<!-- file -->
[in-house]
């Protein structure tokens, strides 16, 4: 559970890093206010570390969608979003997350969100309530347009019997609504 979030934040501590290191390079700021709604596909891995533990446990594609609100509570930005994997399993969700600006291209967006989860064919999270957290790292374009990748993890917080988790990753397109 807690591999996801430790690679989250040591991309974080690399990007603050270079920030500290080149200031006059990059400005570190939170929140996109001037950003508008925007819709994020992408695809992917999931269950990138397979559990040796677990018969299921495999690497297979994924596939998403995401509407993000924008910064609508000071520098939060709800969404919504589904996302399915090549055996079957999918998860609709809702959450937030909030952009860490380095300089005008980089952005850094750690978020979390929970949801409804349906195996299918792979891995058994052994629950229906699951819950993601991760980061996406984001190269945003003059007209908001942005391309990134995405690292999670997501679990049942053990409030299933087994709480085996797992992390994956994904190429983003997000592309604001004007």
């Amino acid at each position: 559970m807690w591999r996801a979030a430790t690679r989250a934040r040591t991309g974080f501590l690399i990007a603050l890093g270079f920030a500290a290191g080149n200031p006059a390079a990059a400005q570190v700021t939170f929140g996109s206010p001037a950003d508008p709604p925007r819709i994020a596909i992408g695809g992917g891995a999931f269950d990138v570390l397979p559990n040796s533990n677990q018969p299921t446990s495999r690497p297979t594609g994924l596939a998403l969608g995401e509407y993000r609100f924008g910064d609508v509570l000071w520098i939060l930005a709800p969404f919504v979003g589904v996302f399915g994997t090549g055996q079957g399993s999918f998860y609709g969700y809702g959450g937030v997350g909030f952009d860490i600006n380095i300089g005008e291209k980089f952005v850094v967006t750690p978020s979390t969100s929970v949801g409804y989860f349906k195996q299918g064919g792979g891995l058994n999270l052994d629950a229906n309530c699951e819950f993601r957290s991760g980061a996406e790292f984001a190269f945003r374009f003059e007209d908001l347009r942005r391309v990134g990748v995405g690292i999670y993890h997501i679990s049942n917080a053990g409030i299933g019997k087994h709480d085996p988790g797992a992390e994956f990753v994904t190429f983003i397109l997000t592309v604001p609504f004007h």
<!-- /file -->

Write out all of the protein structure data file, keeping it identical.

[in-house]
């Protein structure tokens, strides 16, 4: 559970890093206010570390969608979003997350969100309530347009019997609504 979030934040501590290191390079700021709604596909891995533990446990594609609100509570930005994997399993969700600006291209967006989860064919999270957290790292374009990748993890917080988790990753397109 807690591999996801430790690679989250040591991309974080690399990007603050270079920030500290080149200031006059990059400005570190939170929140996109001037950003508008925007819709994020992408695809992917999931269950990138397979559990040796677990018969299921495999690497297979994924596939998403995401509407993000924008910064609508000071520098939060709800969404919504589904996302399915090549055996079957999918998860609709809702959450937030909030952009860490380095300089005008980089952005850094750690978020979390929970949801409804349906195996299918792979891995058994052994629950229906699951819950993601991760980061996406984001190269945003003059007209908001942005391309990134995405690292999670997501679990049942053990409030299933087994709480085996797992992390994956994904190429983003997000592309604001004007």
């Amino acid at each position: 559970m807690w591999r996801a979030a430790t690679r989250a934040r040591t991309g974080f501590l690399i990007a603050l890093g270079f920030a500290a290191g080149n200031p006059a390079a990059a400005q570190v700021t939170f929140g996109s206010p001037a950003d508008p709604p925007r819709i994020a596909i992408g695809g992917g891995a999931f269950d990138v570390l397979p559990n040796s533990n677990q018969p299921t446990s495999r690497p297979t594609g994924l596939a998403l969608g995401e509407y993000r609100f924008g910064d609508v509570l000071w520098i939060l930005a709800p969404f919504v979003g589904v996302f399915g994997t090549g055996q079957g399993s999918f998860y609709g969700y809702g959450g937030v997350g909030f952009d860490i600006n380095i300089g005008e291209k980089f952005v850094v967006t750690p978020s979390t969100s929970v949801g409804y989860f349906k195996q299918g064919g792979g891995l058994n999270l052994d629950a229906n309530c699951e819950f993601r957290s991760g980061a996406e790292f984001a190269f945003r374009f003059e007209d908001l347009r942005r391309v990134g990748v995405g690292i999670y993890h997501i679990s049942n917080a053990g409030i299933g019997k087994h709480d085996p988790g797992a992390e994956f990753v994904t190429f983003i397109l997000t592309v604001p609504f004007h």